Intuit sponsored an intensive 7-week camp for Girls Who Code during the summer of 2015. This is a fantastic opportunity for young girls to learn the basics of computer programming and move beyond to product design and development. It culminated with the young engineers presenting their final projects, which were quite impressive.
I had the opportunity to do an hour long presentation on accessibility and we did a follow up session at the Usability Labs to experience the world with limited senses. These sessions had a big impact on the girls and how they perceive their role in developing inclusive products
While the girls tried on vision impairing goggles, blindfolds and other mobility impairment items, Intuitâ€™s Ted Drake spoke about the importance of accessibility research. This was one of the girlsâ€™ favorite workshops of the summer and they expressed having a whole new understanding of inclusiveness after the tour.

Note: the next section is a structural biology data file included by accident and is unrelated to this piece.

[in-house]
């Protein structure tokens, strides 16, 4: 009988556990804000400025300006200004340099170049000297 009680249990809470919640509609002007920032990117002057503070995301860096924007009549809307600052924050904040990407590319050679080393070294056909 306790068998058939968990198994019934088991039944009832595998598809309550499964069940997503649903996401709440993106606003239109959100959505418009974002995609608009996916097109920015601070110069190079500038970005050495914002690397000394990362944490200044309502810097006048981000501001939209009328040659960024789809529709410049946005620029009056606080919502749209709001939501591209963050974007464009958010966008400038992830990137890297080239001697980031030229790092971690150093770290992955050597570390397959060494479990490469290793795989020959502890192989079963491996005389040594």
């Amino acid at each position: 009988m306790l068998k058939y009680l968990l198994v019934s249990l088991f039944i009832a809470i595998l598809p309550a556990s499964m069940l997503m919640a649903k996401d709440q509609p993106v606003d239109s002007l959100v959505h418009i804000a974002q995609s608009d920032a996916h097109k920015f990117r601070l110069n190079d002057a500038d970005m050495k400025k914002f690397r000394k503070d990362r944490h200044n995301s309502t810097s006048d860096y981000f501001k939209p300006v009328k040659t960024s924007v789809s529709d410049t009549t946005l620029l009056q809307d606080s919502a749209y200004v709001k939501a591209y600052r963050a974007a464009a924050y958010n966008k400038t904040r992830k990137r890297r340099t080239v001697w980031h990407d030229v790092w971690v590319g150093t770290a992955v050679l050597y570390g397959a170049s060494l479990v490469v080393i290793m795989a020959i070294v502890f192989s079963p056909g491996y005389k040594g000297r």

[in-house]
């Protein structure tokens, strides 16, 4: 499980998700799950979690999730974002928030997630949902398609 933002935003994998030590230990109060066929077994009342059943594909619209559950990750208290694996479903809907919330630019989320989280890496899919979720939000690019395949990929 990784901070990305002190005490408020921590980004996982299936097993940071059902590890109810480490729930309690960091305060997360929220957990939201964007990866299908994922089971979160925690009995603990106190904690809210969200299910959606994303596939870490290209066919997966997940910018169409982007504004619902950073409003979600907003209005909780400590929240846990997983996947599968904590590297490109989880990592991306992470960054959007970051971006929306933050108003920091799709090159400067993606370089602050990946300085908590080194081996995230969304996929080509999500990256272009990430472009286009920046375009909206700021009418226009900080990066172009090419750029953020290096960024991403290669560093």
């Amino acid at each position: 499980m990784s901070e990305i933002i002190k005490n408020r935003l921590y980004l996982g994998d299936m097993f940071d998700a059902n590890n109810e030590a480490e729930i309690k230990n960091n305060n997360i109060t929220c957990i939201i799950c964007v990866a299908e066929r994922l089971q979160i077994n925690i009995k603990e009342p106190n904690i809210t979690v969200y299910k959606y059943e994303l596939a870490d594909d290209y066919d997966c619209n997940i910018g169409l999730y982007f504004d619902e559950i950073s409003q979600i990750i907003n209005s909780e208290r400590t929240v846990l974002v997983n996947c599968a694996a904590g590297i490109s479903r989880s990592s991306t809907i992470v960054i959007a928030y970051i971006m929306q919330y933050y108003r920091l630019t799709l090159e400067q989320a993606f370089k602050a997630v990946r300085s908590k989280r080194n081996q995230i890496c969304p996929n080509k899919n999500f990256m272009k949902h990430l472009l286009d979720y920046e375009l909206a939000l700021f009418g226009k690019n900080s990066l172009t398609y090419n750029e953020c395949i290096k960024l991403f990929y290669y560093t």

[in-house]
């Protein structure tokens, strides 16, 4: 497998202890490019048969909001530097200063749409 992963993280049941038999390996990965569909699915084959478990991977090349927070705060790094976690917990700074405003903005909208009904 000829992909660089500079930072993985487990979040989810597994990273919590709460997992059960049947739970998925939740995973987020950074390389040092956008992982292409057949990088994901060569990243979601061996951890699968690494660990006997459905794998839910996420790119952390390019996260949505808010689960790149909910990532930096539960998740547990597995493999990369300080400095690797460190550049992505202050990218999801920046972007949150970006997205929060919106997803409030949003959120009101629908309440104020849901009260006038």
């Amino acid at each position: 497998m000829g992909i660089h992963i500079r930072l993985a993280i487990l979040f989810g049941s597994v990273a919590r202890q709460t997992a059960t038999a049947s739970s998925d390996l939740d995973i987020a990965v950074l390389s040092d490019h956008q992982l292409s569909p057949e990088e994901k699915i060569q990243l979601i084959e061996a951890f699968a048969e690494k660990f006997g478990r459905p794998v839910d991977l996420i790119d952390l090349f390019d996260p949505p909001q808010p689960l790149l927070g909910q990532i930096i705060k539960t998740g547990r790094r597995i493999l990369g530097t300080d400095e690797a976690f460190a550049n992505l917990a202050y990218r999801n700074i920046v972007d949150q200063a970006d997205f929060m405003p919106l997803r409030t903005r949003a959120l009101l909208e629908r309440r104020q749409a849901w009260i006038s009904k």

â€œWe used a vibration for our [final project] headphones â€“ instead of a sound â€“ that catches attention despite background noise and can be felt by the hearing impaired,â€ said GWC Pulse team member, Reva. â€œTed Drakeâ€™s accessibility workshop taught us to look at all the possibilities.â€
– Girls Who Code: One woman to another (Intuit intranet article)
Wearable headphones that vibrate when someone says your name. The owner of headphones enters their name into the program which drives the notification functionally. When the user canâ€™t hear their name being called, the headphones vibrate to alert them.
The Com-Motion team’s next project is to build a GeoLocation based app for people with Alzheimer’s. I gave them a kit to build their first prototype and introduced them to an Alzheimer’s researcher at the Palo Alto V.A. Hospital. I’m looking forward to seeing them in a few years when they join Intuit to build the next generation of products.